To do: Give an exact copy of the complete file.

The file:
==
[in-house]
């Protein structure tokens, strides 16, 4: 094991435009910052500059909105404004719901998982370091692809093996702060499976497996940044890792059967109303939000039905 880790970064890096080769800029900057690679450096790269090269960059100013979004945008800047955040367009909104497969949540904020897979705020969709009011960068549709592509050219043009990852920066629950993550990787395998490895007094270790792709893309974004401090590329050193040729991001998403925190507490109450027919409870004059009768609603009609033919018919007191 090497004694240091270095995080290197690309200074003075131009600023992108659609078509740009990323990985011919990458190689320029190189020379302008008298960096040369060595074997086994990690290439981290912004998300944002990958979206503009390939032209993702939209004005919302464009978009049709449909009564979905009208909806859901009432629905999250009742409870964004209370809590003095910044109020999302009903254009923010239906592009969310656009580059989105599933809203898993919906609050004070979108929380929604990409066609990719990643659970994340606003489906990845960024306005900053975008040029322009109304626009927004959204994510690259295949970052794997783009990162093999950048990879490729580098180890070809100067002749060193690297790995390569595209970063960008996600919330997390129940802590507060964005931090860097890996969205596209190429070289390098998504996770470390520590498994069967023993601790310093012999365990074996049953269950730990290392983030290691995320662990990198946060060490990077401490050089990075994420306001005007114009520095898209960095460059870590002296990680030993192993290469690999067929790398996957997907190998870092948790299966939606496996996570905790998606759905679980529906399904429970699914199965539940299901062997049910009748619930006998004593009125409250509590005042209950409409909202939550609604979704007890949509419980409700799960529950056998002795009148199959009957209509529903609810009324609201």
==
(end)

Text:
[in-house]
């Protein structure tokens, strides 16, 4: 094991435009910052500059909105404004719901998982370091692809093996702060499976497996940044890792059967109303939000039905 880790970064890096080769800029900057690679450096790269090269960059100013979004945008800047955040367009909104497969949540904020897979705020969709009011960068549709592509050219043009990852920066629950993550990787395998490895007094270790792709893309974004401090590329050193040729991001998403925190507490109450027919409870004059009768609603009609033919018919007191 090497004694240091270095995080290197690309200074003075131009600023992108659609078509740009990323990985011919990458190689320029190189020379302008008298960096040369060595074997086994990690290439981290912004998300944002990958979206503009390939032209993702939209004005919302464009978009049709449909009564979905009208909806859901009432629905999250009742409870964004209370809590003095910044109020999302009903254009923010239906592009969310656009580059989105599933809203898993919906609050004070979108929380929604990409066609990719990643659970994340606003489906990845960024306005900053975008040029322009109304626009927004959204994510690259295949970052794997783009990162093999950048990879490729580098180890070809100067002749060193690297790995390569595209970063960008996600919330997390129940802590507060964005931090860097890996969205596209190429070289390098998504996770470390520590498994069967023993601790310093012999365990074996049953269950730990290392983030290691995320662990990198946060060490990077401490050089990075994420306001005007114009520095898209960095460059870590002296990680030993192993290469690999067929790398996957997907190998870092948790299966939606496996996570905790998606759905679980529906399904429970699914199965539940299901062997049910009748619930006998004593009125409250509590005042209950409409909202939550609604979704007890949509419980409700799960529950056998002795009148199959009957209509529903609810009324609201």